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Johannesburg - Dozens of SAPS members are so afraid of handling firearms that they have to be provided with counselling before undergoing training on how to use their guns.
This was the explanation offered by Police Minister Nathi Mthethwa yesterday in response to more than 20 000 police officers who had reportedly been found incompetent in handling firearms.
Police management told Parliament’s portfolio committee on SAPS last year that in 2011 officers lost more than 850 guns, mostly through negligence and that only 300 officers had been charged for the losses.
According to reports, some guns were lost in toilets, stolen in robberies while police were drinking, some were lost in burglaries in homes that were not locked, stolen out of state and private vehicles, while one was lost while a policeman was drunk.
Mthethwa said some of the reasons provided for the loss of guns were “fairy tales” that he did not want to talk about, but he said it was owing to negligence and in other cases it was officers who involved themselves in criminal acts.
“I actually raised this today (loss of firearms),” said Mthethwa, who was speaking ahead of the SAPS two-day strategic planning with 1 500 station and cluster commanders.
“How firearms are handled is actually something that has to be dealt with at the police station level.”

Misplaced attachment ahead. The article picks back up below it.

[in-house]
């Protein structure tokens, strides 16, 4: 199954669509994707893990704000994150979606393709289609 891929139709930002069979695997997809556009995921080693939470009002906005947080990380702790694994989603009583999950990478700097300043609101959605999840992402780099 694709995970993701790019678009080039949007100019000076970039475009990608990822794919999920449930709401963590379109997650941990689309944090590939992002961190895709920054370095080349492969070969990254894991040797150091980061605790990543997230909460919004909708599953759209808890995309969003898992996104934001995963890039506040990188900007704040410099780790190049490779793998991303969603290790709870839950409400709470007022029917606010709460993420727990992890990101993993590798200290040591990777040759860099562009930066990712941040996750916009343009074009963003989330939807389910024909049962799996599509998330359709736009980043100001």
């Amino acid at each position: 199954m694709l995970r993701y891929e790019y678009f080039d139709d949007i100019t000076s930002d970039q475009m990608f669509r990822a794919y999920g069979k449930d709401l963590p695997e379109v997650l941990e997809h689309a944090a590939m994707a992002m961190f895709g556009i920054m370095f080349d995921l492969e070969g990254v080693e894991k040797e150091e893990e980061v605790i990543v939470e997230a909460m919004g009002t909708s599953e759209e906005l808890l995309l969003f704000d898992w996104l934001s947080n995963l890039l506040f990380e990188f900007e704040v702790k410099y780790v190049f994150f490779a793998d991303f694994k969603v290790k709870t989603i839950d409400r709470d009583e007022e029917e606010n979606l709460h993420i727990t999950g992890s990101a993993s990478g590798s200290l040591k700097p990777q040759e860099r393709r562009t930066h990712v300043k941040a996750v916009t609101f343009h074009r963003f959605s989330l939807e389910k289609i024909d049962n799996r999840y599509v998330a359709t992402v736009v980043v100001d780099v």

The minister said that the more than 20 000 officers who were found incompetent in handling firearms were tested in various firearms which some had not used before, but he admitted even that was no excuse. “Those gaps (in handling of different firearms) should be filled. Police officers should be competent in handling all firearms,” he said.
“Again, it comes back to training. Some police officers are afraid of handling firearms and they have to be counselled.”
Police were meeting to take stock on the state of policing this weekend at a time when the SAPS image has been called into question.
But Mthethwa defended the image of the SAPS yesterday, saying there had been a specific focus by police management on checking how upright police officers were. “There is a process of auditing police officers that led to the campaign to root out those involved in criminal acts.”
The minister said that while there were internal weaknesses, it was easy for people to talk badly about the SAPS. He said in the De Doorns farmworkers’ strike, for instance, 26 officers had been injured, but this had not been reported.
The fundamental problem was about training, but this was already being addressed. Mthethwa said police management would come out of the meeting with a 10-point plan on transforming the SAPS on the make-up of a cadre of a cop people wanted to see in a democratic country.
Police Commissioner General Riah Phiyega said police were also making good progress on the more than 16 000 police officers who did not have driver’s licences.